Round duodenal ulcer; Ulcus duodeni pep-ticum (Leube).


A defect in the mucous membrane of the duodenum.


The etiology of duodenal ulcer corresponds with that of gastric ulcer. It is undoubtedly caused, as in the stomach, by the action of the acid gastric juice upon the duodenal mucosa, the vitality and nutrition of which have been previously impaired. Such conditions occur as a result of circulatory derangements of various kinds. Thus, affections of the lungs and heart or of the liver, an atheromatous state of the duodenal artery may be the positive factors in disturbing the circulation of the mucous membrane. Burns of the skin are an etiological factor which, while not operative in gastric ulcer, is of great importance in duodenal ulcer. After extensive scaldings of the skin, quite often one or several duodenal ulcers appear. According to Mayer 1 these ulcers develop from seven to fourteen days after the burn, very seldom much sooner. The primary cause of these ulcers is not yet known. The toxic theory which is the most plausible has been discussed above.

Duodenal ulcer is much less frequent than gastric ulcer.

1 Mayer. Annal. de la Soc. de Med. d'Anvers, 1865.

Willigk 1 found it twice in sixteen hundred autopsies. According to this writer, there are thirty-eight gastric ulcers to one duodenal ulcer. According to Starke, 2 however, the ratio is twelve to one. Kraus3 found that the frequency of duodenal ulcers varies in different countries in a similar manner as does gastric ulcer, the northwestern part of Europe having the highest percentage, while it is but rarely met with in the eastern part. In Kraus experience duodenal ulcer most frequently occurs in persons between thirty and sixty years of age. Next in frequency comes the very early age (one to ten, and especially infancy). This is another point of difference between gastric and duodenal ulcers, for the former hardly ever occur in children. With regard to the distribution of duodenal ulcer among the sexes, Kraus found it much more prevalent among the male than among the female sex, the relation being ten to one. According to Lebert,4 however, the proportion is only four to one. This again is another point of difference in the etiology of duodenal and gastric ulcers, for the latter, as is well known, are much more frequently encountered in women than in men (two to one).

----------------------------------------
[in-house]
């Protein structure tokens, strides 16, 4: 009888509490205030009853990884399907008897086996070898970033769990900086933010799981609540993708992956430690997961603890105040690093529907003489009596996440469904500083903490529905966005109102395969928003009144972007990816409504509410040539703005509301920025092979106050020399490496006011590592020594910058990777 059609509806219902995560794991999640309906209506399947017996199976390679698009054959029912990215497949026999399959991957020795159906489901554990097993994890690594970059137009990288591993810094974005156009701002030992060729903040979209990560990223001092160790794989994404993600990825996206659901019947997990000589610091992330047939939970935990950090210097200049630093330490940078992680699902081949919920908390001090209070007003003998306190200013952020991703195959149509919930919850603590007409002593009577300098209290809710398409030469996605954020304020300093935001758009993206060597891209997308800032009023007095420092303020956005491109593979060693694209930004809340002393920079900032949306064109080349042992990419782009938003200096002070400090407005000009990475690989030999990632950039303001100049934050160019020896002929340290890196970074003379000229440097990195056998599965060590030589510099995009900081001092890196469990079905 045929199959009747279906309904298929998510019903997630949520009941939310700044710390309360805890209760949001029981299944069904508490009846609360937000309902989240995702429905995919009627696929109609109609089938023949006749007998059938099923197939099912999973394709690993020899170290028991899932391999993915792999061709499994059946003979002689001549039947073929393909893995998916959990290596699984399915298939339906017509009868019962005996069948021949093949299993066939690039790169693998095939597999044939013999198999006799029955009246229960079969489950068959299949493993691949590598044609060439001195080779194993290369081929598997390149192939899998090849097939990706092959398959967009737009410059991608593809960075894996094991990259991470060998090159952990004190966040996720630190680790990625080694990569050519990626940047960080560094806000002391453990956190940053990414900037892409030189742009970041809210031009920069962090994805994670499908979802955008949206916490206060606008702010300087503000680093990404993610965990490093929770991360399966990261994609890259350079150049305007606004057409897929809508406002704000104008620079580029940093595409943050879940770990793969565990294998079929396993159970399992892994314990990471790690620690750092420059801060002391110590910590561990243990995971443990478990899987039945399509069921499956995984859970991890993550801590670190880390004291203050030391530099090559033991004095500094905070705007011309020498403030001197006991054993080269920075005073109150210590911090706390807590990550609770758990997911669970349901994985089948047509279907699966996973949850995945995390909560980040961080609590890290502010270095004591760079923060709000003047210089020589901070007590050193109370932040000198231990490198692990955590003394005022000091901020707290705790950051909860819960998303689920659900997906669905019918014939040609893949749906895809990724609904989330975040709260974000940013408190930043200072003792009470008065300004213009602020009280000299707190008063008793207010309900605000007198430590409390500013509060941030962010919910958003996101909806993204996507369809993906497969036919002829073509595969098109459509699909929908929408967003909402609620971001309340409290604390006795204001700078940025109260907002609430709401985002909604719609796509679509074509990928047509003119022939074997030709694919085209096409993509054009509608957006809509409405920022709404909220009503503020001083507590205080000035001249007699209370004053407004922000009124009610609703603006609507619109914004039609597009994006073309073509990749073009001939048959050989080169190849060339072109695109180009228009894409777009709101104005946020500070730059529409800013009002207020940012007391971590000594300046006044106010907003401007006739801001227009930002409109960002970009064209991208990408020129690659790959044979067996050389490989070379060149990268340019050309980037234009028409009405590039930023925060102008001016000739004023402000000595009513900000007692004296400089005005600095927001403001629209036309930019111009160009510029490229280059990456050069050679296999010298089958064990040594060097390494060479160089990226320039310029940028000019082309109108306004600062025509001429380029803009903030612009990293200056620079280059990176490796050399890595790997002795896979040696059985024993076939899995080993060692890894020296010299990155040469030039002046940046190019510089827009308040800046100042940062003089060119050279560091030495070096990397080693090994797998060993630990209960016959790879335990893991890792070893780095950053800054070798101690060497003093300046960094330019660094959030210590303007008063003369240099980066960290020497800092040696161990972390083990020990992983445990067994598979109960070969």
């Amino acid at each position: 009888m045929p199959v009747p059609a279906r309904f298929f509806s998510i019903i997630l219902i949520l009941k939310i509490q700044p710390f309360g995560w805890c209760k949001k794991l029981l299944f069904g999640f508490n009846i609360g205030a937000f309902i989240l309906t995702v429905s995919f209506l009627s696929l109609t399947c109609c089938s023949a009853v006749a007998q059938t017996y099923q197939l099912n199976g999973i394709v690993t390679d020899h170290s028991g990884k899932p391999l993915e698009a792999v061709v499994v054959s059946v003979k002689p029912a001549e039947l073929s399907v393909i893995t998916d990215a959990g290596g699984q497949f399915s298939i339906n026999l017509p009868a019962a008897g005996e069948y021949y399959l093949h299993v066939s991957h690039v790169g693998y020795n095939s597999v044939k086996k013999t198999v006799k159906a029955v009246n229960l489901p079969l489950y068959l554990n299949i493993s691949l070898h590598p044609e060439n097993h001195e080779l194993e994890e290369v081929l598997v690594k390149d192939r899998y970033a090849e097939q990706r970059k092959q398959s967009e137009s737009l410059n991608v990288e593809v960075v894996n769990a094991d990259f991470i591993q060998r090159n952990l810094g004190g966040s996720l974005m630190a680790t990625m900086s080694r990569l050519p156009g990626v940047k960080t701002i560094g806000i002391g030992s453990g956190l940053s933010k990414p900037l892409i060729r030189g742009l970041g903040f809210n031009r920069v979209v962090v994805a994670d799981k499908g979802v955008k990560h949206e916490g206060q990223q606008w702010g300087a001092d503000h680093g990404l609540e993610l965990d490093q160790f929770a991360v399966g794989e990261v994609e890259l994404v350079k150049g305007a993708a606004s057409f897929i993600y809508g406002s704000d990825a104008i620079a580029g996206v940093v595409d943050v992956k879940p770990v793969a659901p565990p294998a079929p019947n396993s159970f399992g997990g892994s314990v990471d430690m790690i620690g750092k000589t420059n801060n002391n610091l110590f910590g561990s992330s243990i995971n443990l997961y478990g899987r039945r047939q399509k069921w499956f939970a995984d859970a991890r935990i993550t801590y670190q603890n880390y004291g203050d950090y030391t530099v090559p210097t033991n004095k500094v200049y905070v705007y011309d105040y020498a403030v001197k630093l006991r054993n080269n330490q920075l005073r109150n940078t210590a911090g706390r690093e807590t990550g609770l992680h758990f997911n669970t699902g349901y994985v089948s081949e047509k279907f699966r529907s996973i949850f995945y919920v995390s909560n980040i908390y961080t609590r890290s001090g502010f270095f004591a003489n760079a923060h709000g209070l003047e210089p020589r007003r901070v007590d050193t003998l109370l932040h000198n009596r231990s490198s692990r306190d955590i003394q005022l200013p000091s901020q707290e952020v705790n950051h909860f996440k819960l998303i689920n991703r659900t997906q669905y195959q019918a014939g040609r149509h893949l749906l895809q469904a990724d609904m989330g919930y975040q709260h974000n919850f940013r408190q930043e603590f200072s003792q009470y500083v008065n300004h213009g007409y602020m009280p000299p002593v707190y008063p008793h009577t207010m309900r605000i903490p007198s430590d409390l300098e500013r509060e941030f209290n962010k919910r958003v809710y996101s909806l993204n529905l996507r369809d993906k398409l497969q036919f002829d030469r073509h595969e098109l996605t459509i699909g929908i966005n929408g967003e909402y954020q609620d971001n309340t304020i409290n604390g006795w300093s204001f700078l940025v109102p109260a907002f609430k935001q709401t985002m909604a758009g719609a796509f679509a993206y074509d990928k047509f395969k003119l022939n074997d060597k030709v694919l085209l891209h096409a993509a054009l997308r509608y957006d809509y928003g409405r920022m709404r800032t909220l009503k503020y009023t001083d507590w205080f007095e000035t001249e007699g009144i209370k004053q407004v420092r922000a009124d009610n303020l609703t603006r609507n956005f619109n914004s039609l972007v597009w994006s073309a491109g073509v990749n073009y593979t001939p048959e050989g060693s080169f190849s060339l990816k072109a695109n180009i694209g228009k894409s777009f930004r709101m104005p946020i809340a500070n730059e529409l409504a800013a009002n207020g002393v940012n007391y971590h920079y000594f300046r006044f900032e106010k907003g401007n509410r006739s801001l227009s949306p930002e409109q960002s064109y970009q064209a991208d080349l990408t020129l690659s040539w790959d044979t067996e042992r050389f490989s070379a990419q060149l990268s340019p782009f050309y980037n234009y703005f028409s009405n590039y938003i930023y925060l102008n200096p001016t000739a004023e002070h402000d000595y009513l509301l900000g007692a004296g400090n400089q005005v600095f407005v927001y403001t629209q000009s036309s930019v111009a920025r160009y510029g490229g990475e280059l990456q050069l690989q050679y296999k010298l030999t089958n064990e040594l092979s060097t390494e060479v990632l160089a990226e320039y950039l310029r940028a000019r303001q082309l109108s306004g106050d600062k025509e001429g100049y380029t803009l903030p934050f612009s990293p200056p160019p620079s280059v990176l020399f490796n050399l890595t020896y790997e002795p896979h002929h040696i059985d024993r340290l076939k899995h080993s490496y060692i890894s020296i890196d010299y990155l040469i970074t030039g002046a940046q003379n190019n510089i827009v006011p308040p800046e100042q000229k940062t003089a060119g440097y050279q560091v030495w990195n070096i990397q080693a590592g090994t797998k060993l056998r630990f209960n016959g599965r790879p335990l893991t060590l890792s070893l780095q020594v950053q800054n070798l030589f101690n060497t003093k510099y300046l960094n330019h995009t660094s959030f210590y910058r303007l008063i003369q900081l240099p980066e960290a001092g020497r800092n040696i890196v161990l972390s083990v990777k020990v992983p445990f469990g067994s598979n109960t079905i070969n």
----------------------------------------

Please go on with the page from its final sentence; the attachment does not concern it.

Morbid Anatomy

A duodenal ulcer resembles in most particulars a gastric ulcer. It is a defect of the mucous membrane having an oblong and oval contour and extending into the depth of the mucosa in form of a terrace or funnel. The ulcer presents an irregular shape only in those instances in which several ulcers have coalesced, thus forming one large defect. The size of the ulcer varies from that of a lentil up to that of a dollar. The margins are usually smooth and overlapping, the latter being especially the case in chronic affections. The base of the ulcer is formed either by thin layers of the remaining intestinal wall, or, if perforation has taken place, by adhesions with neighboring organs.

1 Willigk: Prager Vierteljahresschr., 1833.

2 Starke: Deutsche Klinik, 1870.

3 J. Kraus: "Das perforirende Geschwur des Duodenum," Berlin, 1865. 4 Lebert: "Die Krankheiten des Magens," 1878.